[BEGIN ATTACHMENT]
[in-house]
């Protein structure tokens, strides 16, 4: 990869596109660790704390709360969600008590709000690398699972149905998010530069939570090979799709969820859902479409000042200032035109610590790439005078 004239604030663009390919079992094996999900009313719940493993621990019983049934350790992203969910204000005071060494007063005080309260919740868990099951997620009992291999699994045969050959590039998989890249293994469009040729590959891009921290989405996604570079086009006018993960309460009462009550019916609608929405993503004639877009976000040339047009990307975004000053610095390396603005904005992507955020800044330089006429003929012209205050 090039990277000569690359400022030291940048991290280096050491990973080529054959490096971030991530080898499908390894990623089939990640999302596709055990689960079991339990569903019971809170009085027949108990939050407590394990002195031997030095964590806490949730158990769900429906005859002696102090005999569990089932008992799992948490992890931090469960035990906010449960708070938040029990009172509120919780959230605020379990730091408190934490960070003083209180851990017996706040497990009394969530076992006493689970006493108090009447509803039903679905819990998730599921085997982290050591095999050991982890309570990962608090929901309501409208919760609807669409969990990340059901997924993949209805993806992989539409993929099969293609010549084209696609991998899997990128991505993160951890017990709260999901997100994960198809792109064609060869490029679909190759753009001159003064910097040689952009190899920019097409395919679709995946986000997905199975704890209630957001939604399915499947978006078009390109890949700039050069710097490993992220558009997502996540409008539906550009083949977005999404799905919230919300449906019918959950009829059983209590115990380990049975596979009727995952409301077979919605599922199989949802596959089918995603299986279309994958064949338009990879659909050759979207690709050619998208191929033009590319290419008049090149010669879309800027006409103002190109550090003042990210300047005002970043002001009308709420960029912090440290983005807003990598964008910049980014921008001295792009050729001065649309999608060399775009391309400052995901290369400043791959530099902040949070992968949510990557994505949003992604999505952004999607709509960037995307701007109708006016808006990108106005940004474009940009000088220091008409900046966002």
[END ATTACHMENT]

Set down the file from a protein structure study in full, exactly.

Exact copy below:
[in-house]
């Protein structure tokens, strides 16, 4: 990869596109660790704390709360969600008590709000690398699972149905998010530069939570090979799709969820859902479409000042200032035109610590790439005078 004239604030663009390919079992094996999900009313719940493993621990019983049934350790992203969910204000005071060494007063005080309260919740868990099951997620009992291999699994045969050959590039998989890249293994469009040729590959891009921290989405996604570079086009006018993960309460009462009550019916609608929405993503004639877009976000040339047009990307975004000053610095390396603005904005992507955020800044330089006429003929012209205050 090039990277000569690359400022030291940048991290280096050491990973080529054959490096971030991530080898499908390894990623089939990640999302596709055990689960079991339990569903019971809170009085027949108990939050407590394990002195031997030095964590806490949730158990769900429906005859002696102090005999569990089932008992799992948490992890931090469960035990906010449960708070938040029990009172509120919780959230605020379990730091408190934490960070003083209180851990017996706040497990009394969530076992006493689970006493108090009447509803039903679905819990998730599921085997982290050591095999050991982890309570990962608090929901309501409208919760609807669409969990990340059901997924993949209805993806992989539409993929099969293609010549084209696609991998899997990128991505993160951890017990709260999901997100994960198809792109064609060869490029679909190759753009001159003064910097040689952009190899920019097409395919679709995946986000997905199975704890209630957001939604399915499947978006078009390109890949700039050069710097490993992220558009997502996540409008539906550009083949977005999404799905919230919300449906019918959950009829059983209590115990380990049975596979009727995952409301077979919605599922199989949802596959089918995603299986279309994958064949338009990879659909050759979207690709050619998208191929033009590319290419008049090149010669879309800027006409103002190109550090003042990210300047005002970043002001009308709420960029912090440290983005807003990598964008910049980014921008001295792009050729001065649309999608060399775009391309400052995901290369400043791959530099902040949070992968949510990557994505949003992604999505952004999607709509960037995307701007109708006016808006990108106005940004474009940009000088220091008409900046966002």